Diffusion Bonding is a metalworking technique in which two metals are joined together by applying dynamic load and heat in controlled conditions. The diffusion of atoms at the interface of two joining metals takes place within these conditions which lead to uniform grain structure joint closing the interfacial voids leading to solid-state bonding.
Why Diffusion Bonding?
Diffusion bonding, used to join two similar metals, is a preferred choice over other metalworking techniques due to its superior bonded surface finish, especially when intricate structures with fine boundaries are involved. Some of the common techniques used in industry and their comparison with diffusion bonding include:
|Technique||Principle Method||Profile Modification|
|Welding||High-temperature melting and diffusion of two joining metals using filler materials||Yes, melting deforms weld joint surface leading to profile modification.|
|Brazing||Similar to welding but fusion between two joint metals does not take place only filler material is melted between the joining metals to form a bond.||Yes, heat and melted filler material will modify the surface profile at joining faces.|
|Soldering||Joining of two metals by using third low melting point material which holds two metals together after hardening.||Yes, the melted filler can seep in between and over two joining faces.|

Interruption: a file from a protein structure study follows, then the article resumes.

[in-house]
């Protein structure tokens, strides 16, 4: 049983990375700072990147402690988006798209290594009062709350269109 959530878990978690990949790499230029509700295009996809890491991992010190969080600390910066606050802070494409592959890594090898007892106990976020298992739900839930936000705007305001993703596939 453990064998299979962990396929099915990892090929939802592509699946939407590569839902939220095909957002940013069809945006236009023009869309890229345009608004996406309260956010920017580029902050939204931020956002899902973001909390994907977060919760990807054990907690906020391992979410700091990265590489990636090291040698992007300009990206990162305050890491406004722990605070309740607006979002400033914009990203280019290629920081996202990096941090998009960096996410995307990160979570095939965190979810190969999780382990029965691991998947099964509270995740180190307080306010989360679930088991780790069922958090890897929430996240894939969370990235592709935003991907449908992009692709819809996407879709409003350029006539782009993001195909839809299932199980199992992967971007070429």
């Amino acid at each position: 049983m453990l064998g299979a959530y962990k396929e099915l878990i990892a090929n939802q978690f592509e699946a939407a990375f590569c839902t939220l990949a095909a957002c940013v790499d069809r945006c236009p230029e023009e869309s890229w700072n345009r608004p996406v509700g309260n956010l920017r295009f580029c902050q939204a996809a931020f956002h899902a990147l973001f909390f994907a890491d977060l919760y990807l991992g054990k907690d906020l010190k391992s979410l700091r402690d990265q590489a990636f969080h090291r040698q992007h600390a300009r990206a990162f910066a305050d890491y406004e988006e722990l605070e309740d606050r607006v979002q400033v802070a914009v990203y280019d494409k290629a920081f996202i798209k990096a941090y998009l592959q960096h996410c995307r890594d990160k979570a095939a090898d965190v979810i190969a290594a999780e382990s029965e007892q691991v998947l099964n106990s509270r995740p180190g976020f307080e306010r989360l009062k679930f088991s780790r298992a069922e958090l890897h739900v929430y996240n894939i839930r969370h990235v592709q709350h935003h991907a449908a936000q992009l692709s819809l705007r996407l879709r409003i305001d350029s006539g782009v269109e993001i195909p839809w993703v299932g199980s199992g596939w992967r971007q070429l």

|Mechanical Fastening||Riveting or Nut/Bolt fastening is used where permanent joints are not needed but require a spacious design to accommodate the holes for rivets or bolts. The holes are also stress raisers.||No, Joint faces do not undergo any modification.|
|Adhesive Bonding||Adhesives are used to glue metal together, these glues could be epoxy or plastic agents and when applied between two metals that are then held under pressure the glue cures to develop a strong bond.||Yes, Glues are prone to creep into uneven surfaces and can’t be used for intricate joints with the varying surface feature.|
|Diffusion Bonding||Joint faces are kept under pressure and heated to diffuse the atoms across the boundaries of joining faces and hence result in strong bonding.||No, Metal surfaces with intricate features can be joined this way and hence can be used for the precision joining of metals with intricate features/flow paths.|
In diffusion bonding two metals are joined without liquid fusion, melting, filler materials, or loss of weight and hence the characteristic metallurgical features of the parent metal do not change and the bond so developed is stronger. Diffusion bonding is extremely useful for manufacturing those components that have intricate internal structure or flow paths that will be difficult to machine using conventional manufacturing process when made from single-parent metal block. The component is designed in individual layers that can be etched separately, and in some cases combined with machined layers. These layers are then stacked to be diffusion bonded, creating a mutidemetional component.
Diffusion Bonding Process
As mentioned above, diffusion bonding is solid-state bonding that means two surfaces that are to be bonded together do not undergo liquid state transition in the process of fusion and hence the process steps must be followed meticulously and when done so the bond is of high quality. The surface preparation, the pressures to be applied, the temperature to be maintained, the hermetic seal requirements and the environment in which to carry out the entire process are critical factors. The simplified steps of diffusion bonding are: